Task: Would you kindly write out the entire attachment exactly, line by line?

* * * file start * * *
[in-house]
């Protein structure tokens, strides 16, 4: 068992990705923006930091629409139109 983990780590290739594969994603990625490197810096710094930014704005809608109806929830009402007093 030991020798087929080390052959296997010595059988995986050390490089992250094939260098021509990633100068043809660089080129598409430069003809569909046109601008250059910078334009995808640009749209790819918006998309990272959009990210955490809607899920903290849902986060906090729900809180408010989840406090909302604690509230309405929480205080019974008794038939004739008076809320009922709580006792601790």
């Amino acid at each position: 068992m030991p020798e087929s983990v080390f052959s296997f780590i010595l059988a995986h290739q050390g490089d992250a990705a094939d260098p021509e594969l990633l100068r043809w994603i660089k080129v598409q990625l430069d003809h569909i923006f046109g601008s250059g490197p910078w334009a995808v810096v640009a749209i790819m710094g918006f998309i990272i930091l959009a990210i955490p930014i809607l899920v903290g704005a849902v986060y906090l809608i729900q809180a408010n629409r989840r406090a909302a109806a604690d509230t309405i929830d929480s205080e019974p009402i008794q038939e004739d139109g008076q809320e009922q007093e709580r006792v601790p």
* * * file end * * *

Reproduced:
[in-house]
């Protein structure tokens, strides 16, 4: 068992990705923006930091629409139109 983990780590290739594969994603990625490197810096710094930014704005809608109806929830009402007093 030991020798087929080390052959296997010595059988995986050390490089992250094939260098021509990633100068043809660089080129598409430069003809569909046109601008250059910078334009995808640009749209790819918006998309990272959009990210955490809607899920903290849902986060906090729900809180408010989840406090909302604690509230309405929480205080019974008794038939004739008076809320009922709580006792601790």
């Amino acid at each position: 068992m030991p020798e087929s983990v080390f052959s296997f780590i010595l059988a995986h290739q050390g490089d992250a990705a094939d260098p021509e594969l990633l100068r043809w994603i660089k080129v598409q990625l430069d003809h569909i923006f046109g601008s250059g490197p910078w334009a995808v810096v640009a749209i790819m710094g918006f998309i990272i930091l959009a990210i955490p930014i809607l899920v903290g704005a849902v986060y906090l809608i729900q809180a408010n629409r989840r406090a909302a109806a604690d509230t309405i929830d929480s205080e019974p009402i008794q038939e004739d139109g008076q809320e009922q007093e709580r006792v601790p």